There are known techniques aimed at reducing queuing-related delays of the type described above. In one approach, multiple host queues and paths are defined for a target logical device residing in a remote data storage system, and software in the host operating system selects among the host queues/paths for the storage requests based on performance criteria. Thus if one queue/path to a logical device is busy when a new storage request is generated within the host, the operating system may place the new storage request on a second queue that is relatively idle. In this way, the average delay for storage requests can be reduced, especially cache hits occurring in the vicinity of cache misses. This technique generally requires duplication of resources both at the host and the data storage system. Each additional path may require its own set of physical ports on the host and/or data storage system, or at least its own set of software mechanisms on the host and/or data storage system to implement the independent additional paths. The duplication is repeated for each target logical device that may be the target of a relatively high rate of storage requests.

SUMMARY

Prior techniques for performing data storage operations in computer systems having open storage architectures have exhibited certain disadvantages, such as the undesirable delay associated with single queues/paths to logical devices that are the targets of storage requests, and inefficiency and poor scalability when multiple independent queues/paths to target logical devices are employed. It would be desirable to achieve the performance benefits of reduced delay while avoiding the inefficiency and scalability disadvantages of known techniques.

In accordance with the present invention, methods and apparatus are disclosed for performing data storage operations between a host computer and a data storage system in an improved manner. Multiple alternative paths to a particular logical device are utilized, thus avoiding the bottleneck of a single path, but the paths are used in a way that makes efficient use of hardware and software resources.

A volume matrix is established including host devices on the host computer and virtual devices and logical devices on the data storage system. Each host device is mapped to a corresponding virtual device creating a corresponding host device/virtual device (H/V) pair. Each H/V pair has a user-visible primary address range by which it serves as a primary H/V pair on a primary path for a corresponding logical device, and each of selected H/V pairs also has one or more user-hidden secondary address ranges and serves as a secondary H/V pair on secondary path(s) for other logical device(s).

During operation, when a storage request occurs at the host computer directed to a primary H/V pair for a target logical device, the host computer (a) directs the storage request along a selected one of the primary path and secondary paths to the target logical device based on expected performance criteria, and (b) upon directing the storage request along a selected secondary path, performs a first translation of the storage address to the secondary address range of the H/V pair of the selected secondary path. In response to receiving the storage request from the host computer, the data storage system (a) performs the storage request on the target logical device using the storage address of the storage request, if the storage request was received on the primary path for the target logical device, and (b) if the storage request was received on the selected secondary path for the target logical device, then (i) performs a second translation of the storage address to an address range of the target logical device, and (ii) performs the storage request on the target logical device using the reverse-translated storage address.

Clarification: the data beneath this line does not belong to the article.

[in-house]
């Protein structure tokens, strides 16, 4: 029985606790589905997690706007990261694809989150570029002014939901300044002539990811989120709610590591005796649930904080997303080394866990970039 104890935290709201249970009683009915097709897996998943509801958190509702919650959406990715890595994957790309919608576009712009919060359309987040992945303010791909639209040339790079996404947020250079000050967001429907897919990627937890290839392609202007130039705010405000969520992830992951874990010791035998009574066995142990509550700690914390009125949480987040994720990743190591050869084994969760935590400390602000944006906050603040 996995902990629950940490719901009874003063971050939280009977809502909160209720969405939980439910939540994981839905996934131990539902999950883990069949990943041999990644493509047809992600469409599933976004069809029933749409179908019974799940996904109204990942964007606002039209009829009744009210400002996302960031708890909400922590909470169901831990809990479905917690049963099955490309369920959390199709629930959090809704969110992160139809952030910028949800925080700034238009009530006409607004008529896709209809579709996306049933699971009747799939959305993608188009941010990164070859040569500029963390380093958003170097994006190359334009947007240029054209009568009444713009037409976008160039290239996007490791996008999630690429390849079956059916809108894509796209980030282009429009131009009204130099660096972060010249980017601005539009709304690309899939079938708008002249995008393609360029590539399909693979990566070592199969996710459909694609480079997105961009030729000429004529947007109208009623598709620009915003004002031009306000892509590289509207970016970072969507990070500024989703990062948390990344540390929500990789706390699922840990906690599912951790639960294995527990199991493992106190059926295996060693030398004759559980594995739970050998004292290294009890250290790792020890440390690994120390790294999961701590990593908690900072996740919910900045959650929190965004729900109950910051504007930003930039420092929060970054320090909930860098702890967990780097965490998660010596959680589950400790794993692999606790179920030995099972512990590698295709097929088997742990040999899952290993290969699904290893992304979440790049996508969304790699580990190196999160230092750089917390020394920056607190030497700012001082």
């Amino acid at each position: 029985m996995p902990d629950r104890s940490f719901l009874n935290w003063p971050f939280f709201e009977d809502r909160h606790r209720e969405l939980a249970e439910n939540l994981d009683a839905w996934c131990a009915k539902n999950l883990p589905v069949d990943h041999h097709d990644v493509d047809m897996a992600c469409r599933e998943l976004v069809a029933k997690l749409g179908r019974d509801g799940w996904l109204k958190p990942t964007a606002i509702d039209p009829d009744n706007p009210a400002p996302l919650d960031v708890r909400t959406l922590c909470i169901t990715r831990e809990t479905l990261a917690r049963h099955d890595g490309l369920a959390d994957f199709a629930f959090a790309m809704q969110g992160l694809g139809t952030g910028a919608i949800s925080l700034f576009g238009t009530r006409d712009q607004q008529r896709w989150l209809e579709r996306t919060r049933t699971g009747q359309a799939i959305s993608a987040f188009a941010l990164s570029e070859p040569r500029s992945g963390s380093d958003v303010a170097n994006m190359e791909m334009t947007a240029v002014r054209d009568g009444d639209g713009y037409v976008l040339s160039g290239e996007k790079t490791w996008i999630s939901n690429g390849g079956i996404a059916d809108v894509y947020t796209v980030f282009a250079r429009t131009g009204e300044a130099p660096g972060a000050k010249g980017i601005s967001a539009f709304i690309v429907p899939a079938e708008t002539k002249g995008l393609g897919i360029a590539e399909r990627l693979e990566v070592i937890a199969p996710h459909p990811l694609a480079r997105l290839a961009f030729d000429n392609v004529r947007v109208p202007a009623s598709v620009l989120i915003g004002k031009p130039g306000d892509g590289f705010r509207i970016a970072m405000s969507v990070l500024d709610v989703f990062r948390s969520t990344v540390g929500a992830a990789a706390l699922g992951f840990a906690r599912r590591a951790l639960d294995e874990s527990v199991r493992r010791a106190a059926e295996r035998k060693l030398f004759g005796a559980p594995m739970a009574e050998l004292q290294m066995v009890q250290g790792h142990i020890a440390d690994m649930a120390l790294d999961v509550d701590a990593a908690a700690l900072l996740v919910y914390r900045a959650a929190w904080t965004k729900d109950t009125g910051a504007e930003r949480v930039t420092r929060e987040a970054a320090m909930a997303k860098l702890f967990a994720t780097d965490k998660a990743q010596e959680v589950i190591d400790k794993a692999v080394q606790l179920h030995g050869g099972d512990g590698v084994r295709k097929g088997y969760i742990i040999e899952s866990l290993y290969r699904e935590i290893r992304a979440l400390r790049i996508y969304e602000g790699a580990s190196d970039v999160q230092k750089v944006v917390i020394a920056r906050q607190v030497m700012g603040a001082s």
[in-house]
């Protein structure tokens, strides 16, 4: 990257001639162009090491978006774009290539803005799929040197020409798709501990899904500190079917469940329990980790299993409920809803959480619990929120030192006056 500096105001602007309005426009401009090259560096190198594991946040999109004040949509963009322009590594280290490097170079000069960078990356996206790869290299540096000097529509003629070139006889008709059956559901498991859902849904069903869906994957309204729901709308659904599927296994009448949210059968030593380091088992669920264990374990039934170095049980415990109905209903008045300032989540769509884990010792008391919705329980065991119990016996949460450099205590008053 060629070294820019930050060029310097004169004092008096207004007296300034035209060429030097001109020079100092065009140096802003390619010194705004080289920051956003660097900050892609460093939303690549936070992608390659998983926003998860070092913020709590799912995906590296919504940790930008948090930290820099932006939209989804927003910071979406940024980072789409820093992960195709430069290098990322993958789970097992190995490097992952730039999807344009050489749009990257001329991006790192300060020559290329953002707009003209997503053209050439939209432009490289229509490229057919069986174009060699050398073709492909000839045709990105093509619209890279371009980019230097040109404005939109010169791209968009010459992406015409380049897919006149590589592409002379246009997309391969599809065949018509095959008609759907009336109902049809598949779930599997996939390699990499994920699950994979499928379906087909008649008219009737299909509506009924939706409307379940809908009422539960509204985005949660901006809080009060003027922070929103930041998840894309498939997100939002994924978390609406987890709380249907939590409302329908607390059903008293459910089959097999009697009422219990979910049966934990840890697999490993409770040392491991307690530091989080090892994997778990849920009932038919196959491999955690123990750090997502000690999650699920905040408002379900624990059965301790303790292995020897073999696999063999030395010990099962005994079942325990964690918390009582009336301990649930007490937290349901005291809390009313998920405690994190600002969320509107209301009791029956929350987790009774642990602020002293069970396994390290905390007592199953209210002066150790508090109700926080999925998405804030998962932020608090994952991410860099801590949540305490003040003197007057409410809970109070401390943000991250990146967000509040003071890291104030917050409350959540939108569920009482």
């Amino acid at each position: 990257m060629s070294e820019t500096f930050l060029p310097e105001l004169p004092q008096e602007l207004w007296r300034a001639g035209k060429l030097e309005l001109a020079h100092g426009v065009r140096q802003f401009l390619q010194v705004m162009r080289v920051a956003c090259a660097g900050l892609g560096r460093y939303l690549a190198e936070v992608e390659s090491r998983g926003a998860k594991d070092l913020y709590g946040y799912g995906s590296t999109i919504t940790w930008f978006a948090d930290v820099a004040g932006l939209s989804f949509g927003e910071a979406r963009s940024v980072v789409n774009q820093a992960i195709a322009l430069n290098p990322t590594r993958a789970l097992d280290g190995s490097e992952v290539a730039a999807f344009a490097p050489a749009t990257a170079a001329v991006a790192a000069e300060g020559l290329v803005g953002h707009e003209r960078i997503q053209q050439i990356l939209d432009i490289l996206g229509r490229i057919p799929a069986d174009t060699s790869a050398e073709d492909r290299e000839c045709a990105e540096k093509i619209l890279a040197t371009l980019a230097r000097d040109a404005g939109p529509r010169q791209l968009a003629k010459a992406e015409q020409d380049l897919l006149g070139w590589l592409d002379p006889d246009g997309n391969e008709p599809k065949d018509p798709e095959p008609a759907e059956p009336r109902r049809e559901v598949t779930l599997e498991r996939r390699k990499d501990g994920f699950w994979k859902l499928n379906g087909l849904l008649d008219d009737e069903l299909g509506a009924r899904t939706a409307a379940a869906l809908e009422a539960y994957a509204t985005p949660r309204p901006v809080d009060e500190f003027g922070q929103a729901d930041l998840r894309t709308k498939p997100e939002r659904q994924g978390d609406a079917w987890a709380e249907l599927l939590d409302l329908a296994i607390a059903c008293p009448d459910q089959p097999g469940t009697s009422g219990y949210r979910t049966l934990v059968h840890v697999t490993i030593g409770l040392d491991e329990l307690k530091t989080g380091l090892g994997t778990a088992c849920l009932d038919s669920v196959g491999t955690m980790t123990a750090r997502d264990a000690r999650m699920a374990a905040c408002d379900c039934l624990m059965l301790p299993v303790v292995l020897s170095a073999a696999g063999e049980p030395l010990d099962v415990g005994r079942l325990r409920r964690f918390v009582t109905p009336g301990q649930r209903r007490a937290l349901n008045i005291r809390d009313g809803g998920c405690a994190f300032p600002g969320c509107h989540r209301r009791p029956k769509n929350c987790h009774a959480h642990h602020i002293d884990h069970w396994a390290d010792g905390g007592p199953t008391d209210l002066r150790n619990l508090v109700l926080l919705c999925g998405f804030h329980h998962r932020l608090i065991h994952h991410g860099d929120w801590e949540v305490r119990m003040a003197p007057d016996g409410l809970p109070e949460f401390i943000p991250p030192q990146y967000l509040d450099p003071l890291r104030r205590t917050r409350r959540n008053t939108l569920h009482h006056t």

By mapping address ranges of the H/V pairs to the logical devices, one or more secondary paths to a given logical device can be created so that the performance bottlenecks associated with a single path are avoided. Additionally, the secondary address ranges are merely extensions of H/V pairs that are also used to provide primary access to data stored on the data storage system, and thus the system requires only incrementally more hardware and software resources to support the disclosed technique, in contrast to prior approaches in which such resources are duplicated in an inefficient fashion.

BRIEF DESCRIPTION OF THE DRAWINGS

The foregoing and other objects, features and advantages of the invention will be apparent from the following description of particular embodiments of the invention, as illustrated in the accompanying drawings in which like reference characters refer to the same parts throughout the different views. The drawings are not necessarily to scale, emphasis instead being placed upon illustrating the principles of the invention.

FIG. 1 is a block diagram of a computer system having host computers and data storage systems in accordance with an embodiment of the present invention;